Men With Long Hair May Be Having A Power They Themselves Do Not Know

No one can tell why exactly our ancestors kept long hair, but that was perhaps what made them the supernatural heroes we know them to be.


A hitherto unknown study reveals a startling truth – the strength of our extrasensory perceptions depend on our hair length.


The American army recruited long-haired Native Americans for the Vietnam War because of their supernatural tracking abilities.


But after enlistment, the very Native Americans who proved their worth in tracking failed in the same objective.

When army top brass probed why the trackers failed, they discovered that the reason was the length of their hair.


Upon enlistment, the recruits were given a buzz cut – the standard army haircut.

Senior members of the Native American recruits claimed that they lost their power of ‘sense’ that helped them locate or be warned of enemy movements.


The army conducted another test which paired two trackers, one with long hair and the other with short.


The long-haired tracker sensed an approaching enemy while sleeping and escaped even before footsteps of the enemy could be heard.


He intuited that an enemy was about to attack him and he ‘kills’ the enemy in a counter-attack.


The tests reveal that the long hair of an Native American actually made them exceptional trackers.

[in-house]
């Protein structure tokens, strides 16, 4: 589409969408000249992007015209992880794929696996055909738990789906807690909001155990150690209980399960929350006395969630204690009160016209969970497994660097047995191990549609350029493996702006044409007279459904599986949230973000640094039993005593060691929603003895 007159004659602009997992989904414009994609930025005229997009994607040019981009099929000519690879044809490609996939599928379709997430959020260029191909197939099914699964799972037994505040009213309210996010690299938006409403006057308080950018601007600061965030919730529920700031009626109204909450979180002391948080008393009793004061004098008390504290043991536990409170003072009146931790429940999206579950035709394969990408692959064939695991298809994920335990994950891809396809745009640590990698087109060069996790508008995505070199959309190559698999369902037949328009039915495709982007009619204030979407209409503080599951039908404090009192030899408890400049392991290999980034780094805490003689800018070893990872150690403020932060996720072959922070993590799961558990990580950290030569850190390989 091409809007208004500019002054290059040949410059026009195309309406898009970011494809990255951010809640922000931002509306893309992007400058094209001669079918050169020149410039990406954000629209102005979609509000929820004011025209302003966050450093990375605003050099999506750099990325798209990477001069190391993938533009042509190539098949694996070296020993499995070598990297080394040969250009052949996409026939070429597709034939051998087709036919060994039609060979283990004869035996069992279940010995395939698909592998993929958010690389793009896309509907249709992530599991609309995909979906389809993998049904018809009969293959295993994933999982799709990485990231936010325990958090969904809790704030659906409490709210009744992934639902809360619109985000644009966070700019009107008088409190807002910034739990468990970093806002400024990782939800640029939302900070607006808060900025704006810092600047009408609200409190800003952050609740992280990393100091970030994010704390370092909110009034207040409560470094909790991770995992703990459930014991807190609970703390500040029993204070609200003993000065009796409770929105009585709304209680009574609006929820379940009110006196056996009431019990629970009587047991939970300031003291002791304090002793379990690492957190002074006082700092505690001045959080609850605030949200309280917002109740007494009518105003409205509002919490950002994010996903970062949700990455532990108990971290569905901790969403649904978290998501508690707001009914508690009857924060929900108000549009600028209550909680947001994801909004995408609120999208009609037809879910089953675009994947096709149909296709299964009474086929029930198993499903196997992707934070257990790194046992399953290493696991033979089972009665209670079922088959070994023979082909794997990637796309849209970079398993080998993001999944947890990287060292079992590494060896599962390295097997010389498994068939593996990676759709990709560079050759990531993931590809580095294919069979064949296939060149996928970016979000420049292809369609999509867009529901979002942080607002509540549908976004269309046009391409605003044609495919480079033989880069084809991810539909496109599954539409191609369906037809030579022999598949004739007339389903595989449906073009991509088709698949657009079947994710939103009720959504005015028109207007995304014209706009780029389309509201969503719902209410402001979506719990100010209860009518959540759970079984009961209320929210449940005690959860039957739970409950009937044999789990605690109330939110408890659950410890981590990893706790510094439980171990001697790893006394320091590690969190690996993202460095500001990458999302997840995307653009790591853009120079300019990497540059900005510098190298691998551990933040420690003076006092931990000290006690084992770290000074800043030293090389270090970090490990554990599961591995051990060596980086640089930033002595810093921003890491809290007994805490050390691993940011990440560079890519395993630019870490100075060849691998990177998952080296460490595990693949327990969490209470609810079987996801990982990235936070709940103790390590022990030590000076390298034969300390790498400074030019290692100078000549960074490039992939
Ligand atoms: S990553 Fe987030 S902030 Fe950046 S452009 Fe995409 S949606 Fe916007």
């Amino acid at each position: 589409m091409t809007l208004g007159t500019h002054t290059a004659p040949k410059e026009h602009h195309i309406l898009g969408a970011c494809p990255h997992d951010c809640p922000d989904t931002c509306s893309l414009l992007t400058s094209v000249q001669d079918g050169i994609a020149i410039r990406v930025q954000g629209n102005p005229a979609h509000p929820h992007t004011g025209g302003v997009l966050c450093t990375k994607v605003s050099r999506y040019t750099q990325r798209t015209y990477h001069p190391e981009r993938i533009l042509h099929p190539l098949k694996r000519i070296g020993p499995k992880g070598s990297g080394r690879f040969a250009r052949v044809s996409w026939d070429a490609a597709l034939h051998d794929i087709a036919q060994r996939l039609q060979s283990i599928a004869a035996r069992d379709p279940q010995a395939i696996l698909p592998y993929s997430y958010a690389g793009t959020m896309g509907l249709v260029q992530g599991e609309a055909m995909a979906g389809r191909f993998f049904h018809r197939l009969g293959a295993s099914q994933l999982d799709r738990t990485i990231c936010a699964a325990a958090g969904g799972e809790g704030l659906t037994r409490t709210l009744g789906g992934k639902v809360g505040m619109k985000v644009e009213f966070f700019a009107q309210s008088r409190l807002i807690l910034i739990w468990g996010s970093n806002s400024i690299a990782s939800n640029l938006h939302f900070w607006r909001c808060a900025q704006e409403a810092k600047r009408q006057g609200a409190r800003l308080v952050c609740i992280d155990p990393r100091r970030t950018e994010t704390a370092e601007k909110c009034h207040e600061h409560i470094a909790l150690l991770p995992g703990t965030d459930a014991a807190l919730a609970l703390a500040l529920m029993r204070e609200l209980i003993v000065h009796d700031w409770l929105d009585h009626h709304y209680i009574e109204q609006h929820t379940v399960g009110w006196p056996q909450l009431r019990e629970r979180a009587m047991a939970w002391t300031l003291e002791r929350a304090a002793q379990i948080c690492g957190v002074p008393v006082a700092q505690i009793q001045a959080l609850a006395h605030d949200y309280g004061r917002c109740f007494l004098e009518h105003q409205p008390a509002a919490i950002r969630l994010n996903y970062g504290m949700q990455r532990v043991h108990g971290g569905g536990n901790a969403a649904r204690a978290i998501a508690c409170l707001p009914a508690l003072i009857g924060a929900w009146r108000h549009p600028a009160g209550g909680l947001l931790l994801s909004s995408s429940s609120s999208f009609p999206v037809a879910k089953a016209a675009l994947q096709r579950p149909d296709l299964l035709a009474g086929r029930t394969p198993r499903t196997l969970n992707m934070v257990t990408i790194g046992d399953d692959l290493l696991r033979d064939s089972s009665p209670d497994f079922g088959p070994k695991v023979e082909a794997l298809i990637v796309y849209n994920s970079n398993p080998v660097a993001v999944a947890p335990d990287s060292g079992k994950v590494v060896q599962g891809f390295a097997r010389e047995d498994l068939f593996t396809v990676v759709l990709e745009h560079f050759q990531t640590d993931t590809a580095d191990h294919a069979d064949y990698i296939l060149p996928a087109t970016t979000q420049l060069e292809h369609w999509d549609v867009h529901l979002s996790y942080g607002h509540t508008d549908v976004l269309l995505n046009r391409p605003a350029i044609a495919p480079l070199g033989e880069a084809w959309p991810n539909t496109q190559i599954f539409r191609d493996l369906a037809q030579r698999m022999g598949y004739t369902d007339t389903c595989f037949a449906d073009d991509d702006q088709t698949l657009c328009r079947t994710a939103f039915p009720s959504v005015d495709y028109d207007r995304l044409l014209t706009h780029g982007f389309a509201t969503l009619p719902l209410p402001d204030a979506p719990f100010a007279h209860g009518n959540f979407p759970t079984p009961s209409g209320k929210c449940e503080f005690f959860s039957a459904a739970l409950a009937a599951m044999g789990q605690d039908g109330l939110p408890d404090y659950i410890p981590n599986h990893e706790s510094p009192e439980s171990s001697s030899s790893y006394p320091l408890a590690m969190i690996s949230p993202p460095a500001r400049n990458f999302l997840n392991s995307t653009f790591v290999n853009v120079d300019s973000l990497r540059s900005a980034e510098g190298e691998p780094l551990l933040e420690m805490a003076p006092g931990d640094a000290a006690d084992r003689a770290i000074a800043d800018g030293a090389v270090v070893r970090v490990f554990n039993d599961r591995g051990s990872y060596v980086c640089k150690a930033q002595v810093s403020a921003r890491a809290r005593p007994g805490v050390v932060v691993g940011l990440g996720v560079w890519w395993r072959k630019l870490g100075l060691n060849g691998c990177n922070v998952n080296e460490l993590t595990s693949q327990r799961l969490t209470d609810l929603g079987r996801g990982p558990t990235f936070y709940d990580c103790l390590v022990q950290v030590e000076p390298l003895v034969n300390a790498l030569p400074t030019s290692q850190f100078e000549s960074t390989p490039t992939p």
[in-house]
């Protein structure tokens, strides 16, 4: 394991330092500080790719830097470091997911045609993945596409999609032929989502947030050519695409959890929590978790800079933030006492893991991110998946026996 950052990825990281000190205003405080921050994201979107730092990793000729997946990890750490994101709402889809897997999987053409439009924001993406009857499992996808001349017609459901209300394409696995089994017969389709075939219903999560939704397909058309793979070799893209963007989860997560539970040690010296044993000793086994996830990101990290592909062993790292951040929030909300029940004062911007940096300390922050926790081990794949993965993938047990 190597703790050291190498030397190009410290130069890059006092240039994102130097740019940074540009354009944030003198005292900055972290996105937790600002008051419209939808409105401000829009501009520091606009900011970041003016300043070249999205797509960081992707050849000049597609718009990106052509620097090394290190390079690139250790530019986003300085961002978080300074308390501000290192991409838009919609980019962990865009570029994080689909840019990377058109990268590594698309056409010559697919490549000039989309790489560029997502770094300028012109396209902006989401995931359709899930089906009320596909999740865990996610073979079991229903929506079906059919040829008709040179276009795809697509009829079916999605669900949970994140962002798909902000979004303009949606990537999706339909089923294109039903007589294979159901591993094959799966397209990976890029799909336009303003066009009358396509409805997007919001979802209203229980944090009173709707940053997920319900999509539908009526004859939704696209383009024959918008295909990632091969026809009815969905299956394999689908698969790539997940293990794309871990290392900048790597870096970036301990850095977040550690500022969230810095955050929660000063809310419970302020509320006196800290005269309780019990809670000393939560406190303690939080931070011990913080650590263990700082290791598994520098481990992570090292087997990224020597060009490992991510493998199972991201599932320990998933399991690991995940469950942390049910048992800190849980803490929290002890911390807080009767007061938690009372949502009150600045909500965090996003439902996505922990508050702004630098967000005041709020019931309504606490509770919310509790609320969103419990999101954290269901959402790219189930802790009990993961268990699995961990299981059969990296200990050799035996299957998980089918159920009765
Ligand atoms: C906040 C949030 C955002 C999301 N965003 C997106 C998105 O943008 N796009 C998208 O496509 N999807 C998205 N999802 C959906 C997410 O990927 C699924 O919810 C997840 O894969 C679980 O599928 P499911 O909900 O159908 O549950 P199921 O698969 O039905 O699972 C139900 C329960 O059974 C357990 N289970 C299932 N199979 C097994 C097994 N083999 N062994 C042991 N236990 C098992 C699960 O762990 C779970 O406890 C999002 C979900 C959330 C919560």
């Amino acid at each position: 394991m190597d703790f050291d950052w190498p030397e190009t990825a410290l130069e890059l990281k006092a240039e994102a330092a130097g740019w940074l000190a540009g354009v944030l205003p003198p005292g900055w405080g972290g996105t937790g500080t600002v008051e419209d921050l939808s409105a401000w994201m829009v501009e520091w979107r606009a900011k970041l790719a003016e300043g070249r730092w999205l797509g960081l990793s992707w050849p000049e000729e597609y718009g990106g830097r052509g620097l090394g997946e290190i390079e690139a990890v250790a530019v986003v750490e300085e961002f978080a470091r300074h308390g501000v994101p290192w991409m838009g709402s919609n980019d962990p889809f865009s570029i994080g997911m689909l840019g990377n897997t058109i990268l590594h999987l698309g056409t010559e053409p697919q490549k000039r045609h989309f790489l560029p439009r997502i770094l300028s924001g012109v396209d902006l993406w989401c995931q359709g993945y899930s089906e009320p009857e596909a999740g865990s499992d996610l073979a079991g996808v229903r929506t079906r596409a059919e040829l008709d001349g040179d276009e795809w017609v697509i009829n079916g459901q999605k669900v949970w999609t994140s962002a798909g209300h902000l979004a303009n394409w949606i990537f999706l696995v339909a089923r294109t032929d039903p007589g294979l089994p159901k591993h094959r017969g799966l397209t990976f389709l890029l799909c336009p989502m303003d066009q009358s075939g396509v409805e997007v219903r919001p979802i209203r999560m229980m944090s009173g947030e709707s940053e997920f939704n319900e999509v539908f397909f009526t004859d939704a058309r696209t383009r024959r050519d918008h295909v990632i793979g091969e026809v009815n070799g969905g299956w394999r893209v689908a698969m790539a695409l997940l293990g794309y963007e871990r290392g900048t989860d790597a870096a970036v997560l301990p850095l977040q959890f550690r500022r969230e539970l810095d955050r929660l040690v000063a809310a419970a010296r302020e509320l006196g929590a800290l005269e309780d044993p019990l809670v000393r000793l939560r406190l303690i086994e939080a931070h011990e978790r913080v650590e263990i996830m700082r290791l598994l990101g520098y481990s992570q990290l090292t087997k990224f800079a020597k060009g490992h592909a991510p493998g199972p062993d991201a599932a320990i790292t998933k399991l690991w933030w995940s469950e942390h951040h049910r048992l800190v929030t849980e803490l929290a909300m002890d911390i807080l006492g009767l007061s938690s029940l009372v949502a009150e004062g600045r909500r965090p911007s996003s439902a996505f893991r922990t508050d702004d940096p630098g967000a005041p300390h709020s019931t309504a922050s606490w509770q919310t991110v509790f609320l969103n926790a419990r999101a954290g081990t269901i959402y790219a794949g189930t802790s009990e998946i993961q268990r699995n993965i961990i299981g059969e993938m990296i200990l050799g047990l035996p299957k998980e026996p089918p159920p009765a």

The reason is simple: the hair is an extension of the nervous system, writes C.Young.

“It can be correctly seen as exteriorized nerves, a type of highly-evolved ‘feelers’ or ‘antennae’ that transmit vast amounts of important information to the brainstem, the limbic system, and the neocortex,” he writes.


You must be aware that your hair emits energy too!

Just rub a comb on your hair and bring it closer to paper strips.


That long-hair dude you see in your neighbourhood or, in rare cases, the office has a higher extrasensory perception level than anyone else.


Bald Hair Man


You may read the entire study here. Note that this study was silent about women, who usually have long hair. And since the study was conducted years ago by the US Army, it is not clear whether the same effect would be seen in people from different societies and genes.

But Young warned that cutting of hair not only disconnected someone from the environment but was also “contributes to sexual frustration”.

So here is a food for thought. Was it because of their hair length that our ancestors in India were so forward-thinking? The rishis, the kings and all?



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